Climate: National Parks face huge sea level threats

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Can the National Park Service protect coastal assets from rising sea levels? Photo courtesy U.S. Air Force.

Study says $40 billion in park assets at risk

Staff Report

FRISCO — Researchers are only a third of the way through their efforts to catalog how rising sea level threatens national parks, but they’ve already documented risks to more than $40 billion worth of park assets.

“Many coastal parks already deal with threats from sea level rise and from storms that damage roads, bridges, docks, water systems and parking lots,” National Park Service Director Jonathan B. Jarvis said in a prepared statement. “This infrastructure is essential to day-to-day park operations, but the historical and cultural resources such as lighthouses, fortifications and archaeological sites that visitors come to see are also at risk of damage or loss.” Continue reading

Climate: Alaska glaciers a big factor in sea level rise

Photograph of the calving terminus of Tyndall Glacier, located at the head of Taan Fiord, Icy Bay, Wrangell - St. Elias National Park, Alaska. Photo courtesy USGS.

Photograph of the calving terminus of Tyndall Glacier, located at the head of Taan Fiord, Icy Bay, Wrangell – St. Elias National Park, Alaska. Photo courtesy USGS.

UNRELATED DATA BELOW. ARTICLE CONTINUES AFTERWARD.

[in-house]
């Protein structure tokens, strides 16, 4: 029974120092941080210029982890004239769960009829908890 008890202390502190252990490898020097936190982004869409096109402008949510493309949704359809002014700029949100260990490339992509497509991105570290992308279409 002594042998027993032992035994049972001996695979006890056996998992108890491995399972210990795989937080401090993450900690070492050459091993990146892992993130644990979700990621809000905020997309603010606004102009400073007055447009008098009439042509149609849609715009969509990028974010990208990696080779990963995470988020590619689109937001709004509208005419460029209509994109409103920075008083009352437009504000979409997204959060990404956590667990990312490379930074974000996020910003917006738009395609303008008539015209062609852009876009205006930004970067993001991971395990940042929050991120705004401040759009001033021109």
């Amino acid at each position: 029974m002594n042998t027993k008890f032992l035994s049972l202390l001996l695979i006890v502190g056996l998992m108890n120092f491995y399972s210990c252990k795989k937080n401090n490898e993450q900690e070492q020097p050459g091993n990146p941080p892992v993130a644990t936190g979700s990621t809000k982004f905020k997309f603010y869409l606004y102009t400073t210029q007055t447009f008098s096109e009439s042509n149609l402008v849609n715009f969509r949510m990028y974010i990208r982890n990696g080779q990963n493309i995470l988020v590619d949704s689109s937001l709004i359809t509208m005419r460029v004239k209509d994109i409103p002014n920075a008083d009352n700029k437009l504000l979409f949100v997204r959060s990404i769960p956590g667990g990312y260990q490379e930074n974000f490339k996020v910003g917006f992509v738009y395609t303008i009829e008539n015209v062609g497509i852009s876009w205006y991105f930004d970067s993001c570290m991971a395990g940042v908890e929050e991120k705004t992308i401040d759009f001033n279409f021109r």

New study helps quantify glacial meltdown

Staff Report

FRISCO — Global warming is melting Alaska’s glaciers so fast that the water would cover the entire state a foot deep every seven years, scientists report in a new study. The melting won’t slow down anytime soon and will be a major factor in global sea level rise, the researchers said.

“The Alaska region has long been considered a primary player in the global sea level budget, but the exact details on the drivers and mechanisms of Alaska glacier change have been stubbornly elusive,” said Chris Larsen, a research associate professor with the Geophysical Institute at the University of Alaska Fairbanks. Continue reading

Climate: Is this the Antarctic tipping point?

Study shows widespread, simultaneous ice shelf melting

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Satellite data shows sudden shift in ice shelf dynamics along the southern Antarctic Peninsula. @berwyn photo.

Staff Report

FRISCO — Along with studies showing dramatic changes in individual ice shelves in Antarctica, new research shows widespread changes in the region since 2009. Up until then, the Southern Antarctic Peninsula showed no signs of change.

But suddenly, multiple glaciers along a vast coastal expanse, measuring some 750km in length, suddenly started to shed ice into the ocean at a nearly constant rate of 60 cubic kilometers, or about 55 trillion liters of water, each year. This makes the region the second largest contributor to sea level rise in Antarctica and the ice loss shows no sign of waning. Continue reading

Global warming: Antarctic ice shelves have thinned 18 percent in the past two decades

Troubling signs of a major meltdown continue

It's not clear when the waters around Antarctica will no longer be able to support production of phytoplankton.

 Global warming is nibbling away at Antarctica’s ice sheets, which show declines of up to 18 percent in a new analysis of satellite data. bberwyn photo.

Staff Report

*More Summit Voice stories on global warming changes in Antarctica.